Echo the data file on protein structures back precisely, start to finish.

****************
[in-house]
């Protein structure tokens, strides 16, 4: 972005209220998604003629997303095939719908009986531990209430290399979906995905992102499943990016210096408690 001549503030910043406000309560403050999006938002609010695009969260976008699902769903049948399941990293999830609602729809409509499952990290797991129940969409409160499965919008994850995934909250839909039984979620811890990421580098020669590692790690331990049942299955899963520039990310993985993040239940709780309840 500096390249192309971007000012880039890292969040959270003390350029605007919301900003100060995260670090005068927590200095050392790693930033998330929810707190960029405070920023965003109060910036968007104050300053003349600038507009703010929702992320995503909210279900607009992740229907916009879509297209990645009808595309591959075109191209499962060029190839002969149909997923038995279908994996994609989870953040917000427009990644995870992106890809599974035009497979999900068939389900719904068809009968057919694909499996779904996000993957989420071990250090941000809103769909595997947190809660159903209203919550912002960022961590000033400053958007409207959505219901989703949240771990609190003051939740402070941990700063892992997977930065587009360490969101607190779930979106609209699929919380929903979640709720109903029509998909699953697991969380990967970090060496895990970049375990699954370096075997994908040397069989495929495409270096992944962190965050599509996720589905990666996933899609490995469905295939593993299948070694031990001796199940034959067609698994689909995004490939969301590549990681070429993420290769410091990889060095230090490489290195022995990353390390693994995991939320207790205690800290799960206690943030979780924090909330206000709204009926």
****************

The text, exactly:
[in-house]
């Protein structure tokens, strides 16, 4: 972005209220998604003629997303095939719908009986531990209430290399979906995905992102499943990016210096408690 001549503030910043406000309560403050999006938002609010695009969260976008699902769903049948399941990293999830609602729809409509499952990290797991129940969409409160499965919008994850995934909250839909039984979620811890990421580098020669590692790690331990049942299955899963520039990310993985993040239940709780309840 500096390249192309971007000012880039890292969040959270003390350029605007919301900003100060995260670090005068927590200095050392790693930033998330929810707190960029405070920023965003109060910036968007104050300053003349600038507009703010929702992320995503909210279900607009992740229907916009879509297209990645009808595309591959075109191209499962060029190839002969149909997923038995279908994996994609989870953040917000427009990644995870992106890809599974035009497979999900068939389900719904068809009968057919694909499996779904996000993957989420071990250090941000809103769909595997947190809660159903209203919550912002960022961590000033400053958007409207959505219901989703949240771990609190003051939740402070941990700063892992997977930065587009360490969101607190779930979106609209699929919380929903979640709720109903029509998909699953697991969380990967970090060496895990970049375990699954370096075997994908040397069989495929495409270096992944962190965050599509996720589905990666996933899609490995469905295939593993299948070694031990001796199940034959067609698994689909995004490939969301590549990681070429993420290769410091990889060095230090490489290195022995990353390390693994995991939320207790205690800290799960206690943030979780924090909330206000709204009926």